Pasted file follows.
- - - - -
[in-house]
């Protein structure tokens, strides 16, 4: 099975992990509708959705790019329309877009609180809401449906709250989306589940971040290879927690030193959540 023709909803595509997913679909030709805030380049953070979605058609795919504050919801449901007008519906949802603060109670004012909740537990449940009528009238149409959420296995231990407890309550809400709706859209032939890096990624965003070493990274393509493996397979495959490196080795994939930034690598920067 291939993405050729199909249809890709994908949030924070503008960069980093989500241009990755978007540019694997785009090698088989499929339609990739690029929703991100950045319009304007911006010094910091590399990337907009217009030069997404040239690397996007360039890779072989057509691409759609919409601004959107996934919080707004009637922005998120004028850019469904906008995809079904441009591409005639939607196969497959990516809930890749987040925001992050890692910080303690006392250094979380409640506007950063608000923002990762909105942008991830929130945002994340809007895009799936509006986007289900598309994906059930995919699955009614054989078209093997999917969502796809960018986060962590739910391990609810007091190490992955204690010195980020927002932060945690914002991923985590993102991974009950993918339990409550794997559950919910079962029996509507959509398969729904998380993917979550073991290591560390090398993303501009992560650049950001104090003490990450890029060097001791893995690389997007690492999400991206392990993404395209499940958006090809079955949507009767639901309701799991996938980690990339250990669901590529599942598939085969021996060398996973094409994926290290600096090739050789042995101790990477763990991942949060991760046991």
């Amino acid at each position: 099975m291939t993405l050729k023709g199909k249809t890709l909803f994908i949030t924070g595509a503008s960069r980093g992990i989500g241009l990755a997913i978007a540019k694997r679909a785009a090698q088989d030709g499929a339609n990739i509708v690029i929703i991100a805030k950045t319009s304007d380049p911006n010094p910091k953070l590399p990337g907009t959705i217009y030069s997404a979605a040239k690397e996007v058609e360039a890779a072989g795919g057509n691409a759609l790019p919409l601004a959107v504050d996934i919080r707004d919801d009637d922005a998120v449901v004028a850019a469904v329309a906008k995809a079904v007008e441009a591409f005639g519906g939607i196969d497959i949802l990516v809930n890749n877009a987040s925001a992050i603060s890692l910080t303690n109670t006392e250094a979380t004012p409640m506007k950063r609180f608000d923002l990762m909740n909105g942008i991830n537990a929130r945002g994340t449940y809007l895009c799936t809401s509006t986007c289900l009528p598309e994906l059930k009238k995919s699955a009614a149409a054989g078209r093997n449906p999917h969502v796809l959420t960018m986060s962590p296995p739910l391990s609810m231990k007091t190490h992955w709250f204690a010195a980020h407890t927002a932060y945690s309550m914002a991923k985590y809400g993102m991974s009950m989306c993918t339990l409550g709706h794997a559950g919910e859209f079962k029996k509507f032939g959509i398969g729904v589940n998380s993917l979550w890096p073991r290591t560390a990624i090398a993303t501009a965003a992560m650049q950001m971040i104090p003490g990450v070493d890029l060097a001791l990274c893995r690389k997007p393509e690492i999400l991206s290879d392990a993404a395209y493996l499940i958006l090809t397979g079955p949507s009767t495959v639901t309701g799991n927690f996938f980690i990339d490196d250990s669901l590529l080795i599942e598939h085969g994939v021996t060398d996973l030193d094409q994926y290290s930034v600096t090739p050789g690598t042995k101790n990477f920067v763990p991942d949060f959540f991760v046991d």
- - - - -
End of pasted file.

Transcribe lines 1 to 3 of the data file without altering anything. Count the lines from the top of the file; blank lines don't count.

[in-house]
């Protein structure tokens, strides 16, 4: 099975992990509708959705790019329309877009609180809401449906709250989306589940971040290879927690030193959540 023709909803595509997913679909030709805030380049953070979605058609795919504050919801449901007008519906949802603060109670004012909740537990449940009528009238149409959420296995231990407890309550809400709706859209032939890096990624965003070493990274393509493996397979495959490196080795994939930034690598920067 291939993405050729199909249809890709994908949030924070503008960069980093989500241009990755978007540019694997785009090698088989499929339609990739690029929703991100950045319009304007911006010094910091590399990337907009217009030069997404040239690397996007360039890779072989057509691409759609919409601004959107996934919080707004009637922005998120004028850019469904906008995809079904441009591409005639939607196969497959990516809930890749987040925001992050890692910080303690006392250094979380409640506007950063608000923002990762909105942008991830929130945002994340809007895009799936509006986007289900598309994906059930995919699955009614054989078209093997999917969502796809960018986060962590739910391990609810007091190490992955204690010195980020927002932060945690914002991923985590993102991974009950993918339990409550794997559950919910079962029996509507959509398969729904998380993917979550073991290591560390090398993303501009992560650049950001104090003490990450890029060097001791893995690389997007690492999400991206392990993404395209499940958006090809079955949507009767639901309701799991996938980690990339250990669901590529599942598939085969021996060398996973094409994926290290600096090739050789042995101790990477763990991942949060991760046991």
């Amino acid at each position: 099975m291939t993405l050729k023709g199909k249809t890709l909803f994908i949030t924070g595509a503008s960069r980093g992990i989500g241009l990755a997913i978007a540019k694997r679909a785009a090698q088989d030709g499929a339609n990739i509708v690029i929703i991100a805030k950045t319009s304007d380049p911006n010094p910091k953070l590399p990337g907009t959705i217009y030069s997404a979605a040239k690397e996007v058609e360039a890779a072989g795919g057509n691409a759609l790019p919409l601004a959107v504050d996934i919080r707004d919801d009637d922005a998120v449901v004028a850019a469904v329309a906008k995809a079904v007008e441009a591409f005639g519906g939607i196969d497959i949802l990516v809930n890749n877009a987040s925001a992050i603060s890692l910080t303690n109670t006392e250094a979380t004012p409640m506007k950063r609180f608000d923002l990762m909740n909105g942008i991830n537990a929130r945002g994340t449940y809007l895009c799936t809401s509006t986007c289900l009528p598309e994906l059930k009238k995919s699955a009614a149409a054989g078209r093997n449906p999917h969502v796809l959420t960018m986060s962590p296995p739910l391990s609810m231990k007091t190490h992955w709250f204690a010195a980020h407890t927002a932060y945690s309550m914002a991923k985590y809400g993102m991974s009950m989306c993918t339990l409550g709706h794997a559950g919910e859209f079962k029996k509507f032939g959509i398969g729904v589940n998380s993917l979550w890096p073991r290591t560390a990624i090398a993303t501009a965003a992560m650049q950001m971040i104090p003490g990450v070493d890029l060097a001791l990274c893995r690389k997007p393509e690492i999400l991206s290879d392990a993404a395209y493996l499940i958006l090809t397979g079955p949507s009767t495959v639901t309701g799991n927690f996938f980690i990339d490196d250990s669901l590529l080795i599942e598939h085969g994939v021996t060398d996973l030193d094409q994926y290290s930034v600096t090739p050789g690598t042995k101790n990477f920067v763990p991942d949060f959540f991760v046991d």